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Finding the obesity ‘off switch’

Last week an international group of basic scientists and clinicians released results showing evidence of an epigenetic switch in mammals that controls obesity.  Dr Tony Coll at the MRC Metabolic Diseases Unit explains why this is just the beginning of an exciting exploration of the role played by epigenetic factors in complex human diseases.

Who am I not? Cell video abstracts. Cell January 28, 2016 (Vol. 164, Issue 3)

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What’s in a work space? Owen Brimijoin and his hearing research habitat

Dr Owen Brimijoin is a Senior Investigator Scientist at the Scottish Section of the MRC Institute of Hearing Research in Glasgow, where his research investigates the relationship between hearing and the dynamic three-dimensional world around us. He showed Jane Bunce around his shared office at the Royal Infirmary in Glasgow, where his desk is no stranger to Lego.

Owen Brimijoin

© MRC/Douglas Robertson

Development rack

Development rack

© MRC/Douglas Robertson

People’s ability to tell where sounds are coming from declines with hearing impairment, and understanding speech in noisy rooms becomes harder. One in six people in the UK have a level of hearing loss that warrants a hearing aid, but they often don’t perform as well as desired. We examine this in four soundproof rooms of varying sizes, with floating floors, double steel doors and the walls covered with foam to suppress sound reflections. We use loudspeaker systems in these to control the source of the sound precisely or play multiple sounds from different directions, to simulate environments like a noisy restaurant.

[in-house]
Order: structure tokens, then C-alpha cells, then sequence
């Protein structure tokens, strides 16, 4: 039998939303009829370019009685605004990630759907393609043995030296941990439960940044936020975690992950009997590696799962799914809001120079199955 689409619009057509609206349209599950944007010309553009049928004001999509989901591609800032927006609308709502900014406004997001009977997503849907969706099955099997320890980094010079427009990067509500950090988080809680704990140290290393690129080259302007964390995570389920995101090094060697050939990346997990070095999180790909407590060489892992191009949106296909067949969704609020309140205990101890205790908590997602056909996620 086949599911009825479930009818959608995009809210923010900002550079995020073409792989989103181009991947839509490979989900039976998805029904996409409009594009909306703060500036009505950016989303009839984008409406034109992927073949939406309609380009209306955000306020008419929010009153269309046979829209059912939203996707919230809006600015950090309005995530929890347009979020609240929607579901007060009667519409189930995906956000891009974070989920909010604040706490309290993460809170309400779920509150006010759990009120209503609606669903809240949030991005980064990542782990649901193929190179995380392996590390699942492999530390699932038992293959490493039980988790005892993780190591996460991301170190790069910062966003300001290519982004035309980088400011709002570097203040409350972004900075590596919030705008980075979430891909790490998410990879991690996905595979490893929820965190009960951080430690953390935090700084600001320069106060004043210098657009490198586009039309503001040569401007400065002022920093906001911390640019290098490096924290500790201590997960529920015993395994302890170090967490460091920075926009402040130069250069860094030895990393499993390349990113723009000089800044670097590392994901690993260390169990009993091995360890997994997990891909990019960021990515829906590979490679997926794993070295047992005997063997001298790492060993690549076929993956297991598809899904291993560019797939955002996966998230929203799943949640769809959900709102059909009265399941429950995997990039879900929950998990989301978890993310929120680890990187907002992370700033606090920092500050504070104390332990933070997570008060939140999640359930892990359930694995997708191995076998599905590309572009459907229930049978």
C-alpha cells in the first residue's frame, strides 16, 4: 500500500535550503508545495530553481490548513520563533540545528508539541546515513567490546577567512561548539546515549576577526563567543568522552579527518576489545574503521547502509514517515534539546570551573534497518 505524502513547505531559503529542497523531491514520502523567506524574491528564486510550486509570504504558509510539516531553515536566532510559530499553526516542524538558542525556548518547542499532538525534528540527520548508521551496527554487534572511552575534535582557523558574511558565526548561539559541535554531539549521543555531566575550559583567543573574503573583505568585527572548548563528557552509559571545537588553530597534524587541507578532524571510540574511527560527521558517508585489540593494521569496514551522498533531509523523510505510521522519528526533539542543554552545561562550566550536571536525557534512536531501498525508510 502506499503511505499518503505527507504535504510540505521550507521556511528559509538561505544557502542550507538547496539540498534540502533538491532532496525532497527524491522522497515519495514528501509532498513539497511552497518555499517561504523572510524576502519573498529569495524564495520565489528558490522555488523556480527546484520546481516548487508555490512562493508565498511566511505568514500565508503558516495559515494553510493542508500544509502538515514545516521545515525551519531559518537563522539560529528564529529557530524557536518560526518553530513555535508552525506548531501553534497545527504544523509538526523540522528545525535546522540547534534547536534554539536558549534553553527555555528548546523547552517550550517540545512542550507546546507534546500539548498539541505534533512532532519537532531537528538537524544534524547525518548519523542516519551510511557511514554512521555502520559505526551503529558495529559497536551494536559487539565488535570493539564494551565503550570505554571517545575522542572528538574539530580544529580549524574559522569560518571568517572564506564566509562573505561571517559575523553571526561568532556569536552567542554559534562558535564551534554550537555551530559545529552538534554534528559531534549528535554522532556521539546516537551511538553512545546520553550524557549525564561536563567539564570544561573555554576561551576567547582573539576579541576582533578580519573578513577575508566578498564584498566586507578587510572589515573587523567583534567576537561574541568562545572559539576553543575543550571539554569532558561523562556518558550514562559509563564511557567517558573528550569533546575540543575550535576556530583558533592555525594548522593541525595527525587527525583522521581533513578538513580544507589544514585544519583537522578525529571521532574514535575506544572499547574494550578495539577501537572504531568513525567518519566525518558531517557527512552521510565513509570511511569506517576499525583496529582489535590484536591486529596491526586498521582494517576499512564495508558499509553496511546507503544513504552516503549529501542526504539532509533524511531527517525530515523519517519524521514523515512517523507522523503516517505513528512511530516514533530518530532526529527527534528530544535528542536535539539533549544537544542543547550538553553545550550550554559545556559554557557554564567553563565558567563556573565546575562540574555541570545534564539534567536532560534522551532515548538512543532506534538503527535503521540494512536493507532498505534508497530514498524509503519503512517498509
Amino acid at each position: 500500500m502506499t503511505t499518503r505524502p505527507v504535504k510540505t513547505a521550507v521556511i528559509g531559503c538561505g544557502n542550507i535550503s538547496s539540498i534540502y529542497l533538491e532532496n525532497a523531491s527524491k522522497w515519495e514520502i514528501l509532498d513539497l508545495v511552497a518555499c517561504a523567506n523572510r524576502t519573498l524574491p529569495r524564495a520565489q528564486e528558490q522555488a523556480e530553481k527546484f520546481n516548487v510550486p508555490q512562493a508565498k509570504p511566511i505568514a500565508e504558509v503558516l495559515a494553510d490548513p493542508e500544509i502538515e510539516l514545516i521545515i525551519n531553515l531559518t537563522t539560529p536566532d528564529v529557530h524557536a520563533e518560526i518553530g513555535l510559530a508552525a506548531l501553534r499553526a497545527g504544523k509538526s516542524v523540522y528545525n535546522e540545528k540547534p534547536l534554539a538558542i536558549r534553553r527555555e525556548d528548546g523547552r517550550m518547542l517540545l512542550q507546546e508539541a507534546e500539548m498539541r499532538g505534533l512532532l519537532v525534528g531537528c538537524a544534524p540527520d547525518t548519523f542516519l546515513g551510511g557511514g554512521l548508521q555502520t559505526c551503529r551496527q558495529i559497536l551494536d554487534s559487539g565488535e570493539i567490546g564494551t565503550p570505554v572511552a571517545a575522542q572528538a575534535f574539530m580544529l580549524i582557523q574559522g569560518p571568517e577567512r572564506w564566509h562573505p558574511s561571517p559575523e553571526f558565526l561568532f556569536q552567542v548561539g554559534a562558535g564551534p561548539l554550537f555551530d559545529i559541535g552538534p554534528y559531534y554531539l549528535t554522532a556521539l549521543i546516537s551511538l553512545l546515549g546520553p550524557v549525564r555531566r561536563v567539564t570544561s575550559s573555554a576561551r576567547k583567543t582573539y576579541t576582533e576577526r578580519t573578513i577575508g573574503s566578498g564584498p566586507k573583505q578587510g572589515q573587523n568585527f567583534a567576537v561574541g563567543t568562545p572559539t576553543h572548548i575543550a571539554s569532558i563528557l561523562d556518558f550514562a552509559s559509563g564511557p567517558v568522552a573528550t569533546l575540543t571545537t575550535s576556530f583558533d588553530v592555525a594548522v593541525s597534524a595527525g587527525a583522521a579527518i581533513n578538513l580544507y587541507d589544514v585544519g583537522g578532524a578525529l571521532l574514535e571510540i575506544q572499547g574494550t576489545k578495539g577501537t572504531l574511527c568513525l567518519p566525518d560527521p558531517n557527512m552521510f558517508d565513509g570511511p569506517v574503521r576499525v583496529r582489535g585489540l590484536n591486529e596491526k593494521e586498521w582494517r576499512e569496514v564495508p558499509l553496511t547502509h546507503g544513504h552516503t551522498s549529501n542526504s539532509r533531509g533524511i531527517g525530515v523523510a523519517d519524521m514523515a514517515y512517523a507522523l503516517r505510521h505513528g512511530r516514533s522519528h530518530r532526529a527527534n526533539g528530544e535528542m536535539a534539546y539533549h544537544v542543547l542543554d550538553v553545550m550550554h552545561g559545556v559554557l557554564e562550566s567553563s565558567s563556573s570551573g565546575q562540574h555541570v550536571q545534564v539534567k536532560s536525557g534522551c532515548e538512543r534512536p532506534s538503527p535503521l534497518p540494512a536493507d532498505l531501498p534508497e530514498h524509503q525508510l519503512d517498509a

Once you’re at full capacity running experiments you can’t go into the booths because they are booked up, so all the programming and testing for the next experiment has to happen here at my desk. So this is a mock-up of the system that runs the big ring of loudspeakers in one of our soundproof booths. Read more

Working Life: Majidah Hamid-Adiamoh

Majidah Hamid-Adiamoh joined MRC Unit, The Gambia as a scientific officer in 2004 and has been working with the malaria research programme ever since. She talks about winning the L’Oréal-UNESCO ‘For Women in Science’ fellowship, her career so far, and her plans for the future.

I started at the Unit working on a clinical trial for a new malaria drug. Samples were collected from patients six times per day and I was responsible for performing two-assays on each sample from four different patients – that’s 48 assays every day! It was challenging but I enjoyed every bit of it.

Majidah Hamid-Adiamoh: For Women In Science Sub-Saharan Africa 2015 Fellow

(Image copyright: L’Oreal South Africa)

I am very proud of the quality of malaria research output from my department, thanks to the quality of its leaders and staff. The Unit has the right people, the right environment and the appropriate facilities to conceive an idea and be able to implement it.

Following that first project, I have continued with malaria research both in the field and in the lab. I have taken a lead role in a number of projects defining the genetic profiles, or ‘genotypes’, of different malaria ‘vectors’ – agents that carry and transmit malaria, such as mosquitos – and I am currently working on a project characterising malaria transmission in The Gambia. Read more